So here we are in August, in the dog days. Usually I would be deeply involved in gathering of family and friends celebrating almost any occasion we could have thought of, camping, fishing, walking Natty the dog all over the place, dinners and lunches in the gastronomic wonderland of Asheville, and especially walking in the National Forests. But this is a year unlike any other we have faced in most of our lifetimes.
Most of us have been shut in since April or before, isolating, waiting for the return of something approaching the old normal, waiting for that magic elixir from the labs of hard-working scientists, hoping to hold onto hope. For those of us with extra health concerns, or like myself with my newly-minted knee, we are restricted even further, as any trip into the unknown could lead to the virus and worse health issues.
But in our time of isolation the world has not stood still. It has ferociously moved along. Great events have happened while we have been observing through our windows and from our porches. A lucky few of us are able to selectively engage in these events in person, and the rest of us try as best we can to Zoom our way into participation–even for worship.
But the world IS changed and hopefully we are about to walk through the doorway to a new existence. I for one will never be able to forget the image of George Floyd under the knee of the officer as his life ebbs away, and even more seared into my mind are the other images by the bystander videoing the event of the EMS workers arriving and treating George Floyd’s body like a limp side of beef as his body is lifted onto the plastic sheet and gurney. A quote from the past raced into my mind, “Oh, the Humanity of it all” or in this case “Oh, the total lack of humanity of it.”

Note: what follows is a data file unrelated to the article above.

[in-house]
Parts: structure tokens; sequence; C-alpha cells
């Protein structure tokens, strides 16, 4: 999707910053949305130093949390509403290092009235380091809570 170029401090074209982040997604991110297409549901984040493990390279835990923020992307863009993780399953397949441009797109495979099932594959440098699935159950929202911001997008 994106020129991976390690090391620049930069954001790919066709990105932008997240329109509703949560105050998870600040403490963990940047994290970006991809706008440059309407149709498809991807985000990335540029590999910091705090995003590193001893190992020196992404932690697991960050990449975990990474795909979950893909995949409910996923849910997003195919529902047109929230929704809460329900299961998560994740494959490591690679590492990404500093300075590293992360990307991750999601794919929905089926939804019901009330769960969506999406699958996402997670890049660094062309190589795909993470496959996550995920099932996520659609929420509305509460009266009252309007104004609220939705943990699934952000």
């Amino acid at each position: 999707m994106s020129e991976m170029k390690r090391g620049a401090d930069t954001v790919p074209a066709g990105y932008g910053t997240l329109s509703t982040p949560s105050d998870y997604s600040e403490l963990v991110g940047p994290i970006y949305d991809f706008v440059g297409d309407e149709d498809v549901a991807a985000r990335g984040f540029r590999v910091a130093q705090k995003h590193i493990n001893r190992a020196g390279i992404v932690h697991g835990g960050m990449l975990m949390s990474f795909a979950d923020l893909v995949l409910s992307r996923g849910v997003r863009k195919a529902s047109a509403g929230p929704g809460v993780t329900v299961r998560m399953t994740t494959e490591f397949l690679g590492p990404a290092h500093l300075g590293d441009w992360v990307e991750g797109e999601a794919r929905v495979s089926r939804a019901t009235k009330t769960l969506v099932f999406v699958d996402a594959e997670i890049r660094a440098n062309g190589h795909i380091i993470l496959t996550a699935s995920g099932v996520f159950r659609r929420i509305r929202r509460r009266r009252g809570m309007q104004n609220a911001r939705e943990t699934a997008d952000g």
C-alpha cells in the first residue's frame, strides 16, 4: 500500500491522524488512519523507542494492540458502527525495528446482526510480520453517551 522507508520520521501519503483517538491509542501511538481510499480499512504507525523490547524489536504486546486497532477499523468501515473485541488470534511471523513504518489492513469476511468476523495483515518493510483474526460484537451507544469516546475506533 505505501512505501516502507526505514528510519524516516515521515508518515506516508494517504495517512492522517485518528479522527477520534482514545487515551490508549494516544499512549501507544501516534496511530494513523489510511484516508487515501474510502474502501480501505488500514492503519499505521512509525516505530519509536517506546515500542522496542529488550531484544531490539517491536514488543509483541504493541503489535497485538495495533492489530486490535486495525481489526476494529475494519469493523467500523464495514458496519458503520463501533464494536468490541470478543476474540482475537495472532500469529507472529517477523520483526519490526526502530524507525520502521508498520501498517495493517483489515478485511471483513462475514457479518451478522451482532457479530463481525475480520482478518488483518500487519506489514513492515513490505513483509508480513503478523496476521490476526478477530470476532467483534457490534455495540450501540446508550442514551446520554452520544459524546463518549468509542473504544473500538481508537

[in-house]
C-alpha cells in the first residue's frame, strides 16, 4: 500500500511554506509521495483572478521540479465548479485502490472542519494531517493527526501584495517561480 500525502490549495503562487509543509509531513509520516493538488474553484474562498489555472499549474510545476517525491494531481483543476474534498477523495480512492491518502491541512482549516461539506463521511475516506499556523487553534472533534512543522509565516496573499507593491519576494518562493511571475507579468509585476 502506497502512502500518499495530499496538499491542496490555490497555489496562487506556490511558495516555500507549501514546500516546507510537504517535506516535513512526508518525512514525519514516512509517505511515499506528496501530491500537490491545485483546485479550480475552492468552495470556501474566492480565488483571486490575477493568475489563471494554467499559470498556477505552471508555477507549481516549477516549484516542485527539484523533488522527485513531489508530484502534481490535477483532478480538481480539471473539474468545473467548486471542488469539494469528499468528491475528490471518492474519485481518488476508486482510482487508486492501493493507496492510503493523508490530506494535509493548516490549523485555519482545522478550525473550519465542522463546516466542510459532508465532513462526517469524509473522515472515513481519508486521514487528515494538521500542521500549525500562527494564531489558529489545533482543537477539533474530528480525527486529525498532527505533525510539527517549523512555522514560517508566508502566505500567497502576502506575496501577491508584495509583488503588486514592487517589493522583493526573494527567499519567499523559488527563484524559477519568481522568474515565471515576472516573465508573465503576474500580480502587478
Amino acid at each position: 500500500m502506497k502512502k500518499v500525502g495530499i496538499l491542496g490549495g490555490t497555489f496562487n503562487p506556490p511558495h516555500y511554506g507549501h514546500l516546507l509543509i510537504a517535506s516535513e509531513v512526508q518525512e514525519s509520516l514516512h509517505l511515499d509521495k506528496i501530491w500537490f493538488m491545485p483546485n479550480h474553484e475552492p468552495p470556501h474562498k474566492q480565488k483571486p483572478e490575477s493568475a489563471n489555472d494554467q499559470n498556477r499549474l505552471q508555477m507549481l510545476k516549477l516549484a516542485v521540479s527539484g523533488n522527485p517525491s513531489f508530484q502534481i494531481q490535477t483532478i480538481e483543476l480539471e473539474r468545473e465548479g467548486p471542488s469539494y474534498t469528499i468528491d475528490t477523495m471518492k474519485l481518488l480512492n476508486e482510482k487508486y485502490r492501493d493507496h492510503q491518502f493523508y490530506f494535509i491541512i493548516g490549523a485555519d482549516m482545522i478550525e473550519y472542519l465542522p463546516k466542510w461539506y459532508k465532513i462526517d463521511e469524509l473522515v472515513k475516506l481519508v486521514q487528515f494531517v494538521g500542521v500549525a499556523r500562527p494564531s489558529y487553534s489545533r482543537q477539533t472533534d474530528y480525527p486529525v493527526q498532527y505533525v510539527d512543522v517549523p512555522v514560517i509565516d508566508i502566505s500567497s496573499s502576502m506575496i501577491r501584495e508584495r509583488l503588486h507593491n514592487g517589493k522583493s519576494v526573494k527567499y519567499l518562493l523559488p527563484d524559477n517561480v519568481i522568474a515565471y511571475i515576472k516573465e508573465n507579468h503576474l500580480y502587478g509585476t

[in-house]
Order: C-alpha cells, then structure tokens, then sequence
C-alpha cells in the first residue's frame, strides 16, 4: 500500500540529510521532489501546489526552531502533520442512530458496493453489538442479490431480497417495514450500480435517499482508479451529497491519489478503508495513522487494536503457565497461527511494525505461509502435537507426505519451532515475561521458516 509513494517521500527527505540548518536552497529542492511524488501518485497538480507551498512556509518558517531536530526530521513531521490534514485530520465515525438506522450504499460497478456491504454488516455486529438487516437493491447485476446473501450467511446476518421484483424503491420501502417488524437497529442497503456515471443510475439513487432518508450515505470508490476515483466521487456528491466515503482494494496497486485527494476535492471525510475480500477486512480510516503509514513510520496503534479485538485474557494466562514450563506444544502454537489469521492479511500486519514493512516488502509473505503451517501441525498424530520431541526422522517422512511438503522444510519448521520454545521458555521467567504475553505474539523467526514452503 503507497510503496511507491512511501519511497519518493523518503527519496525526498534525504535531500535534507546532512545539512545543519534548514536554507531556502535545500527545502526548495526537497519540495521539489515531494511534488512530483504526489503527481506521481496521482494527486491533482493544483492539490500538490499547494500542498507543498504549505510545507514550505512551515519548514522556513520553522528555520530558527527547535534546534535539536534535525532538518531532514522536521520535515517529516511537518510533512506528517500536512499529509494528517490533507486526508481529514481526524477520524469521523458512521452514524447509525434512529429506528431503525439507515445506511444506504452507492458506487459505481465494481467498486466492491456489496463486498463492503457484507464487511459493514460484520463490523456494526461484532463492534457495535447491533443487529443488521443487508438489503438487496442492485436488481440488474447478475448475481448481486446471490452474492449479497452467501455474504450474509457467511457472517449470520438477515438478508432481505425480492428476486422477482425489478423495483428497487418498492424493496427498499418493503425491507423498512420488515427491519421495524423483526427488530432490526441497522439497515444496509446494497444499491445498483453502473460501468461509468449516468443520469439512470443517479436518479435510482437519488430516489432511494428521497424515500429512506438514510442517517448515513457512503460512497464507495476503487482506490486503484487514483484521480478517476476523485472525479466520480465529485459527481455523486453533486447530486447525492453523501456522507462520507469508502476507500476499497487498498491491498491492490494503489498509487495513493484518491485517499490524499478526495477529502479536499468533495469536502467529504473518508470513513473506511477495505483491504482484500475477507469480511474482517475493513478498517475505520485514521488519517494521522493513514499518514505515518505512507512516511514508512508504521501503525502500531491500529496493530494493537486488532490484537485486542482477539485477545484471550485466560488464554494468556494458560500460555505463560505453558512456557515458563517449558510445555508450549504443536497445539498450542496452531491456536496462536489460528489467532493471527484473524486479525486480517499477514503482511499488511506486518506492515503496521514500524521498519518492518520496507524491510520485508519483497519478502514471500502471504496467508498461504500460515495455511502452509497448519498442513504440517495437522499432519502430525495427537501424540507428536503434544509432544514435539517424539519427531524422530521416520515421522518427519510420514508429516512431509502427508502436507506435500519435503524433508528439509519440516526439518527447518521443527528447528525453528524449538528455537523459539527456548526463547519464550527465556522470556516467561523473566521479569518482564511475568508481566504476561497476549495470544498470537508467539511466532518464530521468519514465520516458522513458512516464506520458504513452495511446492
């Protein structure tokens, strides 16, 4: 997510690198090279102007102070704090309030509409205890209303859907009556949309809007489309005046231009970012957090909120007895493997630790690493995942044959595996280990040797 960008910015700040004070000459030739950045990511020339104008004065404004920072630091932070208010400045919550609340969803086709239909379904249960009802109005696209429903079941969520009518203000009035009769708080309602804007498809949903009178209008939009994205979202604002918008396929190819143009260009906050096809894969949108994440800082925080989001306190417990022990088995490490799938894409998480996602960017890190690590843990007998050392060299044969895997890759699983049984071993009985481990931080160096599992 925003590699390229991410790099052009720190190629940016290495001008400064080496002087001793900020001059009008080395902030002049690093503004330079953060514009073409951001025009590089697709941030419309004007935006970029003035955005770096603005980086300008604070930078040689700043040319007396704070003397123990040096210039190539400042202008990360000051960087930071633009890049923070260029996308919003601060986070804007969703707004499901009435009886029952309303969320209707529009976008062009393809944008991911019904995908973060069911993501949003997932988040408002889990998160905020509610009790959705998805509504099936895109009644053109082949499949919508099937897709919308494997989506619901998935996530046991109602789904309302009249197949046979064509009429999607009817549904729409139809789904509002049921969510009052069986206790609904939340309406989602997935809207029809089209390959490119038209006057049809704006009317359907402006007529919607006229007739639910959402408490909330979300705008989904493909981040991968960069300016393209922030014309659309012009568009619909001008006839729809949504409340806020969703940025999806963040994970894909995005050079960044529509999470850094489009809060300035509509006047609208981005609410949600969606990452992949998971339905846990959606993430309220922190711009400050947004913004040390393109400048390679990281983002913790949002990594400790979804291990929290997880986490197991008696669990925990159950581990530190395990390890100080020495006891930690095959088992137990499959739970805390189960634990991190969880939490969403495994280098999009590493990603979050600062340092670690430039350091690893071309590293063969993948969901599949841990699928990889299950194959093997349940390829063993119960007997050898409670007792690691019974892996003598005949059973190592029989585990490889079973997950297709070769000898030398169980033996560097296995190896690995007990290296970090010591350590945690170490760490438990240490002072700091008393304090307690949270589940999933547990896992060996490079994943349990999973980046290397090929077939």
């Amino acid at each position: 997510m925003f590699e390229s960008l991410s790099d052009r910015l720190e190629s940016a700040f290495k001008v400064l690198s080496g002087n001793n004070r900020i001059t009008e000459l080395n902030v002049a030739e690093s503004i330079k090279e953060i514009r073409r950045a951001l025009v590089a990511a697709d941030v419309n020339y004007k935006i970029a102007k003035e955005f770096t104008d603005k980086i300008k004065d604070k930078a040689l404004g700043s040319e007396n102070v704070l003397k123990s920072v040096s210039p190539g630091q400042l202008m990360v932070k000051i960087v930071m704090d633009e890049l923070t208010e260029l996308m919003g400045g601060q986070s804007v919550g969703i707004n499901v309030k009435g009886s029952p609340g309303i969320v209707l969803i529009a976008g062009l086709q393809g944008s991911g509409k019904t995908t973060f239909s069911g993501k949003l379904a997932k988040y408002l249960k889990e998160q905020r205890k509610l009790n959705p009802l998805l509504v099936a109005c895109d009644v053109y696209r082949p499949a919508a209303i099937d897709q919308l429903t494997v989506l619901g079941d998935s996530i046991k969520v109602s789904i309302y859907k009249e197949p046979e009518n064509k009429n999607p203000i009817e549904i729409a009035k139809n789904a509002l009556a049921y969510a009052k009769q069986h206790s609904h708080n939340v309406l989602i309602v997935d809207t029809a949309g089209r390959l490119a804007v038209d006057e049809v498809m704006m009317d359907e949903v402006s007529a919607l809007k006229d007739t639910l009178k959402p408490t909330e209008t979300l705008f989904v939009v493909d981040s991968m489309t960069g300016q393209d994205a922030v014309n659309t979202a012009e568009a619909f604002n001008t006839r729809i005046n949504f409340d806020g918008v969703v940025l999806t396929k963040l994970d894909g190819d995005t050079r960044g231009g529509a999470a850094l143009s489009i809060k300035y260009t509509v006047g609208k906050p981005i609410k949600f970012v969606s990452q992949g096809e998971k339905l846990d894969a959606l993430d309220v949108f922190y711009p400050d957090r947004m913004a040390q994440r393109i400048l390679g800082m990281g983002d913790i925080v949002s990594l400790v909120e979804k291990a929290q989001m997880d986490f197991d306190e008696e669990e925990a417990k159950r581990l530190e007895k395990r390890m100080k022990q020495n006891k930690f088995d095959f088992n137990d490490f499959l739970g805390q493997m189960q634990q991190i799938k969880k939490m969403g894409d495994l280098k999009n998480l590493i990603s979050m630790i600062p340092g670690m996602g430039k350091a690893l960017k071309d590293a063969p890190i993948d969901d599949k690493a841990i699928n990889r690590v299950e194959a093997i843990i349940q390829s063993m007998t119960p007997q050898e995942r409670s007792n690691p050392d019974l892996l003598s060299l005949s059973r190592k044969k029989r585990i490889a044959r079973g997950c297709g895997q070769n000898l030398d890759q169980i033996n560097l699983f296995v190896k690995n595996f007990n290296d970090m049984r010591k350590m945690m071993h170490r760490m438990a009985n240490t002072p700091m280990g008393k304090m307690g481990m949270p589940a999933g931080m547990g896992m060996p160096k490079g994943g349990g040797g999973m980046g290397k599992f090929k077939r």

Now, the evidence of the long history of racism, abuse, and death at the hands of police has once more smacked us in our faces along with the realization that we are headed toward a white supremacy future if we don’t stop it now. We cannot allow it to fade back into the woodwork again.
In response, Black, Indigenous, and People of Color (BIPOC) are in the streets demanding that the country, and even the world, live up to its promises and change to fulfill the aspirations of our America, all are created equal. In general, White people have been there walking alongside, listening and following the voices of the new movements, and not inserting our voices in leadership. Let’s keep it that way.
Then in the midst of this crisis we lose one of the true giants of the decades-long fight for voting and equal rights, and see that historic group of leaders shrink once again. John Lewis will never be replaced, but there will rise in a younger cohort new leadership to walk to the front of the line. We should celebrate that the movement will never die, that we will continue to stand and walk “forward together, not one step back.”
As Unitarian Universalists we are a people who covenant that all people have value and worth and we are once again given the opportunity to live our values. Find a way, in isolation or not, to show your values and support The Black Live Matter movement.
Michael Beech, Board of Trustees